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Gina Sunderland, a registered dietitian at Cancer Care Manitoba, says that cancer patients have unique nutrition needs when dealing with surgeries, chemotherapy and radiation. Here are five nutrition facts you need to know to help you stay strong in the battle against cancer.
1. Your appetite may decrease, but your calorie needs increase.
Your body can take six to eight weeks to recover from surgery, and chemo damages healthy cells along with cancer cells, which take time to rebuild as well. During that time, your body needs extra support to heal. "We know from research that the body needs extra energy and nutrients from foods in order to allow tissue healing and repair to take place," says Sunderland. That means you actually need to eat more calories when recovering from surgery or chemo. "Our bodies will take energy from wherever they need to for that tissue healing," she says. That's part of the reason why many cancer patients begin to lose weight after treatment without even noticing that they're becoming weaker.
2. Protein is suddenly more important.
When undergoing cancer treatment, you need 30 to 50 percent more protein than usual, says Sunderland. That's because the body needs to heal tissues and rebuild cells. "Without adequate protein, patients are at risk for breaking down their own protein reserves in their muscles," she says, explaining that a reduction in muscle mass could make tolerating treatment harder and patients' immune systems weaker. Unfortunately, it can also be hard for many patients to get adequate protein. For one thing, those who've undergone surgery for head or neck cancers can have trouble even chewing foods like meat, while some who've had chemotherapy may experience digestive issues. Snacking on nuts, cottage cheese or yogurt can help some people get enough protein. Drinking smoothies supplemented with protein powders can work for others.
3. Fats become your friend.
Sunderland recommends patients add heart-healthy fats to their meals to help meet their additional caloric needs. "We have the philosophy that we should make every bite count," she says. Since many cancer patients struggle with poor appetites, nausea or simply forgetting to eat because of the overwhelming life events they're experiencing, it's a good idea to consume calorie-dense foods to make sure new calorie requirements are met. And while Sunderland says sugar doesn't have the cancer-feeding quality it's rumoured to have, it's also not as healthy or effective as avocado or olive oil when it comes to meeting your high-energy nutritional needs. After all, fat has twice as many calories as sugar and carbs, gram for gram.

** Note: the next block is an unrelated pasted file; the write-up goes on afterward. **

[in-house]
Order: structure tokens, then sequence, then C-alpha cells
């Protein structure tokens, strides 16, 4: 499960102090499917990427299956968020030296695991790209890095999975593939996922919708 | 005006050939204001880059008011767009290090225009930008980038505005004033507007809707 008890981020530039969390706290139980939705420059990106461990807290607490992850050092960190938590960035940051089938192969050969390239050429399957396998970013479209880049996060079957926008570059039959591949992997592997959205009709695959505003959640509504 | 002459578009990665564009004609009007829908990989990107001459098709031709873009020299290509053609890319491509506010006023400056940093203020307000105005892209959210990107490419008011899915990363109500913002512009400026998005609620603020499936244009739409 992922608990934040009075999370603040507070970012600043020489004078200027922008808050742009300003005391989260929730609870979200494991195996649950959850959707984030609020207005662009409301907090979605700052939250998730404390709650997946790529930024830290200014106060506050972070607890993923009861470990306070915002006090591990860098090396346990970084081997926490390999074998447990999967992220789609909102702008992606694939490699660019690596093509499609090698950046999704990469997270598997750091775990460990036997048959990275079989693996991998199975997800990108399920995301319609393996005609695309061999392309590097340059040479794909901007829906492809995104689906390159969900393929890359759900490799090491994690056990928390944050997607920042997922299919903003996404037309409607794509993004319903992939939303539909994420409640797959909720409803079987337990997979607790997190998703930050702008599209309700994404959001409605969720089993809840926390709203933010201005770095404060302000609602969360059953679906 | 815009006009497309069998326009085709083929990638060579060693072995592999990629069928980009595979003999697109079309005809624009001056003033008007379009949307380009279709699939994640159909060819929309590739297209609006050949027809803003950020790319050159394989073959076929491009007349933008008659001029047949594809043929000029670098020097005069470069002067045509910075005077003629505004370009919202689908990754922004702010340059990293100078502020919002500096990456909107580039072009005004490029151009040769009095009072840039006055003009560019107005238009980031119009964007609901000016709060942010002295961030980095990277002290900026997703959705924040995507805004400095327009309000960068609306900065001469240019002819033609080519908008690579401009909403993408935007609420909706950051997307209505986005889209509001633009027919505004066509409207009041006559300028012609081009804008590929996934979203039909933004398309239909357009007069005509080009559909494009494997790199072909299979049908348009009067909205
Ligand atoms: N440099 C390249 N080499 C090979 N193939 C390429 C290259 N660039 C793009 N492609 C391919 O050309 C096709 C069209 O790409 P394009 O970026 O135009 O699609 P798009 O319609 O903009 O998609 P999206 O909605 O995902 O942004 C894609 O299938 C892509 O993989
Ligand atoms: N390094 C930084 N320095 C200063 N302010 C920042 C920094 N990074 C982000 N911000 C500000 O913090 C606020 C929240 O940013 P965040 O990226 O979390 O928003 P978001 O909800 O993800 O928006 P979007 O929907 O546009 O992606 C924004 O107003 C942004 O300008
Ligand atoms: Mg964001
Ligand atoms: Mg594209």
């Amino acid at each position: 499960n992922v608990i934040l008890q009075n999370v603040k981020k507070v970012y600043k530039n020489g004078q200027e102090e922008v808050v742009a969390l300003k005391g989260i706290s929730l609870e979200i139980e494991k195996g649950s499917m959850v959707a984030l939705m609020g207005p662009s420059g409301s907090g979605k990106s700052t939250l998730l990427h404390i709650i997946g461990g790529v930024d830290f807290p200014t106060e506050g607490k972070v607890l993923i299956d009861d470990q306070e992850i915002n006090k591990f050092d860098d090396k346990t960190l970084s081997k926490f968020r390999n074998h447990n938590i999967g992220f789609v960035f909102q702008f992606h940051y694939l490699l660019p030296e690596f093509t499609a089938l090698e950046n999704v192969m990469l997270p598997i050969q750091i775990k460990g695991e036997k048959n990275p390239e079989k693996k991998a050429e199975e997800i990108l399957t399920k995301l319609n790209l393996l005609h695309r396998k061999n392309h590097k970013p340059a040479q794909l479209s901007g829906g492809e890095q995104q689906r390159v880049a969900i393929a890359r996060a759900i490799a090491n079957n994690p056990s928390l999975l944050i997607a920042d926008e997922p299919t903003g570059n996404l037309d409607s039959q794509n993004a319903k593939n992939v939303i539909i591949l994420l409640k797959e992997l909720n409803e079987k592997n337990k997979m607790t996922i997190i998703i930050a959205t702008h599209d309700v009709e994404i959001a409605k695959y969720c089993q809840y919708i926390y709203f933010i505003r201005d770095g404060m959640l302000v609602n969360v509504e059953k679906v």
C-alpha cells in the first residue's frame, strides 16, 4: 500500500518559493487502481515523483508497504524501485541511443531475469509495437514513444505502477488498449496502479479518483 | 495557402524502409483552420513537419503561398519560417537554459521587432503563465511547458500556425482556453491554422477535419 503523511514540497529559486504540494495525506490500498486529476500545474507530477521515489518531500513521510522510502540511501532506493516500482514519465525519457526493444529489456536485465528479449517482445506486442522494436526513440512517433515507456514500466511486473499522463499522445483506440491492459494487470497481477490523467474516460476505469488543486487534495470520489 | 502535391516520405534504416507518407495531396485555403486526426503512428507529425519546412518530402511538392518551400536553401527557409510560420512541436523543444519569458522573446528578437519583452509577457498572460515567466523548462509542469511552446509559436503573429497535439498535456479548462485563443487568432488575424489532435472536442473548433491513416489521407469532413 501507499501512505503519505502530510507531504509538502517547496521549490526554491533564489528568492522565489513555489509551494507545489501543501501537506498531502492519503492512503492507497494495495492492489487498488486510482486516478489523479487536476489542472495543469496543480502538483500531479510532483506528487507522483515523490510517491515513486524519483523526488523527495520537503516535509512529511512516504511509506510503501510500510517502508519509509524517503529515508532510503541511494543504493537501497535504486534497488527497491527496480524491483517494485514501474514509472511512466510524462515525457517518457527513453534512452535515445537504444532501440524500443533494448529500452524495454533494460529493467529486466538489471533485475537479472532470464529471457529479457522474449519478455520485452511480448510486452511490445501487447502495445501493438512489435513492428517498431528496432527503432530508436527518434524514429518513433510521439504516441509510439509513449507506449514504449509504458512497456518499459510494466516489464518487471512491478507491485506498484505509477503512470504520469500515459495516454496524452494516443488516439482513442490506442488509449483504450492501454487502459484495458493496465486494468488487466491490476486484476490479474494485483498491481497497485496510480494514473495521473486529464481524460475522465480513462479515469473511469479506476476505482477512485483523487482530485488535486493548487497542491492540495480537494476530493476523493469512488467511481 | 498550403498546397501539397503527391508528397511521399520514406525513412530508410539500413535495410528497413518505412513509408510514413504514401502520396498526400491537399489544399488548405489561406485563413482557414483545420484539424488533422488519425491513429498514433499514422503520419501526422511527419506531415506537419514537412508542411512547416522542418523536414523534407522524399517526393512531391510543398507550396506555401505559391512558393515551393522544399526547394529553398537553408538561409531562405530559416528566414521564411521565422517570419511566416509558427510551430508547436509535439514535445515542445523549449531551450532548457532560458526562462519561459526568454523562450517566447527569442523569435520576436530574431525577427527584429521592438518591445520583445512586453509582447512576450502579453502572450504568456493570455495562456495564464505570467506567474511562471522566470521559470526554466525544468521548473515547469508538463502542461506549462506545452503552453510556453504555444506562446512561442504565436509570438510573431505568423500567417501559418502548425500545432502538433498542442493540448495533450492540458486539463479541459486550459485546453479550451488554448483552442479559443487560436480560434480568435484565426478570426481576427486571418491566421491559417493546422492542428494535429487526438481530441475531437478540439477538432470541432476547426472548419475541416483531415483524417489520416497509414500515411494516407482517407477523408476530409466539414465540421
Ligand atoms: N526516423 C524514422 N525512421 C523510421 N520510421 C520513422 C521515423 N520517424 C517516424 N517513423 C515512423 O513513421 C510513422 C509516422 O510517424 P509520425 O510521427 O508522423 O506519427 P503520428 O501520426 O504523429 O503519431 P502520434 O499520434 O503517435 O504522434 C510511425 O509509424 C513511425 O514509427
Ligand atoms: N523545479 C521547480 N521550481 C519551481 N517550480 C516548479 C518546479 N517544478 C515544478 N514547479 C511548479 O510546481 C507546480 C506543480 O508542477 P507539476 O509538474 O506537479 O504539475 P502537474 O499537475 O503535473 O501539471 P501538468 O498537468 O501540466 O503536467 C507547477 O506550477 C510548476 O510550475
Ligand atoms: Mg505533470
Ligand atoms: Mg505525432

4. Special diets or culinary "cure-alls" can be dangerous.
There's a lot of information and misinformation out there about foods that can help fight cancer, but it's best to take your advice from a dietitian, not from a friend or online diet plan. "You're already dealing with nausea, you might be dealing with diarrhea or a sore mouth, and then when you're trying to follow an elaborate diet, you're further restricting your food intake," explains Sunderland. "It can weaken you. And sometimes this can interfere with treatment." And, while antioxidant-rich fruits and vegetables are important to your diet—whether or not you're battling cancer—"there isn't any one food, like kale or asparagus, that can actually cure cancer," she says.
5. It is possible to keep nausea from getting in the way of nutrition.
It's no secret that chemotherapy can cause nausea, but not everyone knows how to manage it. There are four tips that experts rely on to counteract this awful symptom.
- Eat small amounts often. "When people feel nauseated, the last thing they feel like doing is eating, so then they go for a long period of time without eating and feel worse, and then it becomes a bad cycle," says Sunderland. She recommends snacking on starchy foods, like dry cereal or crackers, which are easy on the stomach.
- Make ginger tea. Ginger has been scientifically proven to help reduce nausea. Just peel the gingerroot, put it in a teapot and add boiling water. It tastes great warm or cold.
- Stay hydrated. Drink water, eat popsicles and sip broths. It's easy to become dehydrated when you're dealing with nausea and vomiting, so it's important to make sure you get extra fluids.
- Avoid food aromas. A patient who's undergoing chemotherapy might not experience nausea—until they smell food. Avoid hot foods that are typically more aromatic, or try putting a slow cooker out in the garage so you don't smell dinner while it's cooking.
Nutrition isn't just important in cancer treatment; research shows that there are also many links between diet and cancer prevention. Learn how to adopt foods for cancer prevention into your diet.